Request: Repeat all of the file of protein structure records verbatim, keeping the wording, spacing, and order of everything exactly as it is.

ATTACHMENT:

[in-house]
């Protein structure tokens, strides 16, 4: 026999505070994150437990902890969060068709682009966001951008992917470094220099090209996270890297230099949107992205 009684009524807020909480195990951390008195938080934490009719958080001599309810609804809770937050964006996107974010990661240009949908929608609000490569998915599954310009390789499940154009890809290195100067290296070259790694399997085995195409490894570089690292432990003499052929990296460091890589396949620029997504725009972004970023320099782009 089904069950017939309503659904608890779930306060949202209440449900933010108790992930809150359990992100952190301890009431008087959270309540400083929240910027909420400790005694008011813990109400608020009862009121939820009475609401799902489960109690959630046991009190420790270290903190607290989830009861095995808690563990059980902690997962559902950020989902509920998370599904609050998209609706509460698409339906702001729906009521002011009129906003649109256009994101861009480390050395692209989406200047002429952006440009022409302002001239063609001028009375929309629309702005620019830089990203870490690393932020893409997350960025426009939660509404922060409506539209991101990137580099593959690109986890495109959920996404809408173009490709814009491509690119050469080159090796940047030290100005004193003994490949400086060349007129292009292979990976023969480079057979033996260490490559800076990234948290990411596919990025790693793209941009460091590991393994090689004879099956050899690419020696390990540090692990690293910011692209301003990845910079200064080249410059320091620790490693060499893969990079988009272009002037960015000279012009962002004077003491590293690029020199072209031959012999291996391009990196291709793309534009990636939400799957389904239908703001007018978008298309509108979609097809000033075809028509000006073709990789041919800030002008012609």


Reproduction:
[in-house]
């Protein structure tokens, strides 16, 4: 026999505070994150437990902890969060068709682009966001951008992917470094220099090209996270890297230099949107992205 009684009524807020909480195990951390008195938080934490009719958080001599309810609804809770937050964006996107974010990661240009949908929608609000490569998915599954310009390789499940154009890809290195100067290296070259790694399997085995195409490894570089690292432990003499052929990296460091890589396949620029997504725009972004970023320099782009 089904069950017939309503659904608890779930306060949202209440449900933010108790992930809150359990992100952190301890009431008087959270309540400083929240910027909420400790005694008011813990109400608020009862009121939820009475609401799902489960109690959630046991009190420790270290903190607290989830009861095995808690563990059980902690997962559902950020989902509920998370599904609050998209609706509460698409339906702001729906009521002011009129906003649109256009994101861009480390050395692209989406200047002429952006440009022409302002001239063609001028009375929309629309702005620019830089990203870490690393932020893409997350960025426009939660509404922060409506539209991101990137580099593959690109986890495109959920996404809408173009490709814009491509690119050469080159090796940047030290100005004193003994490949400086060349007129292009292979990976023969480079057979033996260490490559800076990234948290990411596919990025790693793209941009460091590991393994090689004879099956050899690419020696390990540090692990690293910011692209301003990845910079200064080249410059320091620790490693060499893969990079988009272009002037960015000279012009962002004077003491590293690029020199072209031959012999291996391009990196291709793309534009990636939400799957389904239908703001007018978008298309509108979609097809000033075809028509000006073709990789041919800030002008012609």